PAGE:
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obsidean12

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  1. 5 mm planks is easy to work with, but not sure about less than half of that. I usually have to taper planks down to get them to fit and sometimes they taper to about 2 mm. I find the 2 mm challenging to work with because it is very fragile. I think I will have to accept the out of scale plank width from a practical perspective.
  2. Cast your anchor out of Toronto have some stuff. They are back online after being down for a few months. I have no issues purchasing stuff from them. There is also Micromark out of the US for tools. You will pay an arm and a leg because of shipping but you can get stuff from them that you can't get here. Finally you can also try Great Hobbies in Canada. They have stuff too.
  3. Thank you. That is good information. For plank width, I was going to choose something that works with the scale of the boat that I am building and the width of the hull planks that I have been given for the kit. I am building the Mirage. The scale is 1:75 and the given planks are 0.5 cm. If I am doing this correctly then using metric measurements: The width of the model plank that I have been given is 0.5 cm. For a model built to a scale of 1:75, the full size plank will be 1/75 = 0.5/x That gives a plank width of 37.5 cm or about 15 inches. I will use these 5 mm planks but I don't think they are the correct width. Fifteen inches seems a little wide to me.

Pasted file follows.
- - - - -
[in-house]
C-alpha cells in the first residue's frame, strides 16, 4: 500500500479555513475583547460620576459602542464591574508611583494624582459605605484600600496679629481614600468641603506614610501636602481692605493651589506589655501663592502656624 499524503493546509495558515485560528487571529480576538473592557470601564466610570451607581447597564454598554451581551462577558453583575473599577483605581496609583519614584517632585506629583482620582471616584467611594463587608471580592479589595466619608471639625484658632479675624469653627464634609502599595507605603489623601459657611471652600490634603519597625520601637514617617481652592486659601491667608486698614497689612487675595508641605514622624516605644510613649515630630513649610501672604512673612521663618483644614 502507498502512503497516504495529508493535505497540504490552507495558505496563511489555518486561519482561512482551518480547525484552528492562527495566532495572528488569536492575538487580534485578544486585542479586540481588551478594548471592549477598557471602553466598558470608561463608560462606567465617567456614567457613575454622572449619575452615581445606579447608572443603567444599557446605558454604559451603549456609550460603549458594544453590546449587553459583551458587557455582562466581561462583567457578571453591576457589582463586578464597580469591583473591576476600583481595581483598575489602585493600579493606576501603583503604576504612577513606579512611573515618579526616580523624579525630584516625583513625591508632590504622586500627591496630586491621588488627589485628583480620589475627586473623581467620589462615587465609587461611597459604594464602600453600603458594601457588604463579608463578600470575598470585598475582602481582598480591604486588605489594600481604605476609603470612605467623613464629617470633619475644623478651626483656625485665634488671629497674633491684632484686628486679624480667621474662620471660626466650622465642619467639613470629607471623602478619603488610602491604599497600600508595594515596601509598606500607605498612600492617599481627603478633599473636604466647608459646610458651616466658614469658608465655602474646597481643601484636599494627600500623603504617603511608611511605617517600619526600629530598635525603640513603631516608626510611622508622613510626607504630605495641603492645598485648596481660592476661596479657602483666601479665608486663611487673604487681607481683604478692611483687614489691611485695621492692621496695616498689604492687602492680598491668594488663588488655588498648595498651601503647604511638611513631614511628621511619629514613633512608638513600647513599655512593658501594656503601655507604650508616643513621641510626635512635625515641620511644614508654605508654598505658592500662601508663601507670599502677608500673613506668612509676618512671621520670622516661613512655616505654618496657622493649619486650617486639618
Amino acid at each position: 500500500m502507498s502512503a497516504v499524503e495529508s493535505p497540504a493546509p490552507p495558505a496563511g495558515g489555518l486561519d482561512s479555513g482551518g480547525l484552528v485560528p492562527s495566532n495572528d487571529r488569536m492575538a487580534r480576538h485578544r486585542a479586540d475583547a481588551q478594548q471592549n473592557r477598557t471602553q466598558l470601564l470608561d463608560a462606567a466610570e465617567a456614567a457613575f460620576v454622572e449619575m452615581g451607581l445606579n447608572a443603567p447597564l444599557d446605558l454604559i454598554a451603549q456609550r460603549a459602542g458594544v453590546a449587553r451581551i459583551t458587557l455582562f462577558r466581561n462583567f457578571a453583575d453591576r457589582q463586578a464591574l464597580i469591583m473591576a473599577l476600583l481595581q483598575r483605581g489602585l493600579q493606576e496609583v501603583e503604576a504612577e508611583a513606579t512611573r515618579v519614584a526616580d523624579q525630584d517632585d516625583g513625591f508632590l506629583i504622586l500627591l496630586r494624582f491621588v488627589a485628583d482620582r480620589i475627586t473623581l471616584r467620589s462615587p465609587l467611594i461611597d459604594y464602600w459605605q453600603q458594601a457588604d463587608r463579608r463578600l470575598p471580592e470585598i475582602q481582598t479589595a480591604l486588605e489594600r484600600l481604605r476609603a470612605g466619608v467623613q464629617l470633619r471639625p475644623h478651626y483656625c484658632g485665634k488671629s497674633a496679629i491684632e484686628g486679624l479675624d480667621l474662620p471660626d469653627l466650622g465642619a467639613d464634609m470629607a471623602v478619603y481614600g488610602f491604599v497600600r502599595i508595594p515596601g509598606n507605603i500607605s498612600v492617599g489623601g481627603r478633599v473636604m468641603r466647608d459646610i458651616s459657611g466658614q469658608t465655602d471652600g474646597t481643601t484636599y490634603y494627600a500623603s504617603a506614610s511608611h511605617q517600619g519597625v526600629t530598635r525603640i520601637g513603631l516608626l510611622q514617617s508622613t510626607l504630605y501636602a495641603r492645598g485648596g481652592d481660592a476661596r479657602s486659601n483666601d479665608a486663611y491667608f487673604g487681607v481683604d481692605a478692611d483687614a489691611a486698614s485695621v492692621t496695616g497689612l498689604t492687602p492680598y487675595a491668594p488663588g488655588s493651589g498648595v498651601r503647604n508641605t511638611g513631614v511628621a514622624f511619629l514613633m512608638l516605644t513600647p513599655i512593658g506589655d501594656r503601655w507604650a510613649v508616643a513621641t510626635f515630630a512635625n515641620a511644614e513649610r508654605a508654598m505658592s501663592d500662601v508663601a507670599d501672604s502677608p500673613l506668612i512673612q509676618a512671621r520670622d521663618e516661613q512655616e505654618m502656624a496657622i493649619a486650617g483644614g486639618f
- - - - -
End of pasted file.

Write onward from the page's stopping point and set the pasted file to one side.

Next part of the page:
4. That is awesome, thanks. I have always used full length planks knowing that it is unrealistic but I didn't have anything else to go on.
  5. Does anyone know what the rules are with regards to the plank lengths for the hull should be? How do you create a hull planking pattern? For example for a deck you could have a 1-2 pattern. How would I translate this to the hull? Someone commented as follows but it doesn't address the creation of a pattern I think: "According to the instruction booklet for the Niagara, a full-sized ship's planks were 20 to 30 feet in length. The 3/16 scale says that would be roughly 4 to 5 3/4 inches on the my model. There's other things to consider as well. The butt points need to be separated from any butt in the rows above or below it by 5 or more scale feet. There also need to be 3 unbroken strakes between one butt and the next vertically. At least for the Niagara kit but the instructions indicate that it is a universal shipbuilding rule in the full-sized world."
  6. I haven't had much luck with those electric plank benders. They seem to burn out before I even finish a project. I just use a soldering iron that I purchase at Canadian Tires for about 20$.
  7. I have had to buy two of those in a period of 3 years. The iron is very cheaply made.
  8. what are the names of those places you found in Toronto? I am looking for suppliers as well. tks
  9. Well, I would definitely rule out the Artesania Latina one if you are looking for good instructions. Also the quality of the bulkheads and many of the parts is just not to par. For the price, they could have done a better job.

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